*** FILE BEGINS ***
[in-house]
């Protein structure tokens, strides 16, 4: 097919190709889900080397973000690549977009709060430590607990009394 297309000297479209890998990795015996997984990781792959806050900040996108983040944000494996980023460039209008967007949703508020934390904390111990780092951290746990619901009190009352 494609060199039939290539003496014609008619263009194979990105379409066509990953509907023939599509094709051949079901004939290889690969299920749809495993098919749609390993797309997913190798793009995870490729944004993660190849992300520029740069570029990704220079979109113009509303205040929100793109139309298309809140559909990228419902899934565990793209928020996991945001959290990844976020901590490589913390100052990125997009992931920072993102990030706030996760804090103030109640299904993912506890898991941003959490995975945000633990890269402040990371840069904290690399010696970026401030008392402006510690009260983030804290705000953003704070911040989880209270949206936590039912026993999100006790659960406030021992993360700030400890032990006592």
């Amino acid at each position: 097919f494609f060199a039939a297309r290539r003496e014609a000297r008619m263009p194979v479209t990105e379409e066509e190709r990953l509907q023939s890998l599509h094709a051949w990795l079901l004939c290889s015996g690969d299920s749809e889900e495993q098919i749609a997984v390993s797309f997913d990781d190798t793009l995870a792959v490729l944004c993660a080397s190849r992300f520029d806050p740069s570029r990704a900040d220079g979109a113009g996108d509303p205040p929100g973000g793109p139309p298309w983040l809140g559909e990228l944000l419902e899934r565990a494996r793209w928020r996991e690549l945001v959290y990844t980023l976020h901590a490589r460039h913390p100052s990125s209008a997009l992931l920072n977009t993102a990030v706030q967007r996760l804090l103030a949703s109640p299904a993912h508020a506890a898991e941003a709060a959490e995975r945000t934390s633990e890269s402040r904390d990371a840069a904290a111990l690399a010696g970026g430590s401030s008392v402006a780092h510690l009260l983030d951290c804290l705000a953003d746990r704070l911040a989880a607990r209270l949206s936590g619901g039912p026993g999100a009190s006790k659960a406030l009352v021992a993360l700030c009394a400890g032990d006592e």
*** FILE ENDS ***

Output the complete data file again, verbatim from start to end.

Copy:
[in-house]
């Protein structure tokens, strides 16, 4: 097919190709889900080397973000690549977009709060430590607990009394 297309000297479209890998990795015996997984990781792959806050900040996108983040944000494996980023460039209008967007949703508020934390904390111990780092951290746990619901009190009352 494609060199039939290539003496014609008619263009194979990105379409066509990953509907023939599509094709051949079901004939290889690969299920749809495993098919749609390993797309997913190798793009995870490729944004993660190849992300520029740069570029990704220079979109113009509303205040929100793109139309298309809140559909990228419902899934565990793209928020996991945001959290990844976020901590490589913390100052990125997009992931920072993102990030706030996760804090103030109640299904993912506890898991941003959490995975945000633990890269402040990371840069904290690399010696970026401030008392402006510690009260983030804290705000953003704070911040989880209270949206936590039912026993999100006790659960406030021992993360700030400890032990006592």
């Amino acid at each position: 097919f494609f060199a039939a297309r290539r003496e014609a000297r008619m263009p194979v479209t990105e379409e066509e190709r990953l509907q023939s890998l599509h094709a051949w990795l079901l004939c290889s015996g690969d299920s749809e889900e495993q098919i749609a997984v390993s797309f997913d990781d190798t793009l995870a792959v490729l944004c993660a080397s190849r992300f520029d806050p740069s570029r990704a900040d220079g979109a113009g996108d509303p205040p929100g973000g793109p139309p298309w983040l809140g559909e990228l944000l419902e899934r565990a494996r793209w928020r996991e690549l945001v959290y990844t980023l976020h901590a490589r460039h913390p100052s990125s209008a997009l992931l920072n977009t993102a990030v706030q967007r996760l804090l103030a949703s109640p299904a993912h508020a506890a898991e941003a709060a959490e995975r945000t934390s633990e890269s402040r904390d990371a840069a904290a111990l690399a010696g970026g430590s401030s008392v402006a780092h510690l009260l983030d951290c804290l705000a953003d746990r704070l911040a989880a607990r209270l949206s936590g619901g039912p026993g999100a009190s006790k659960a406030l009352v021992a993360l700030c009394a400890g032990d006592e």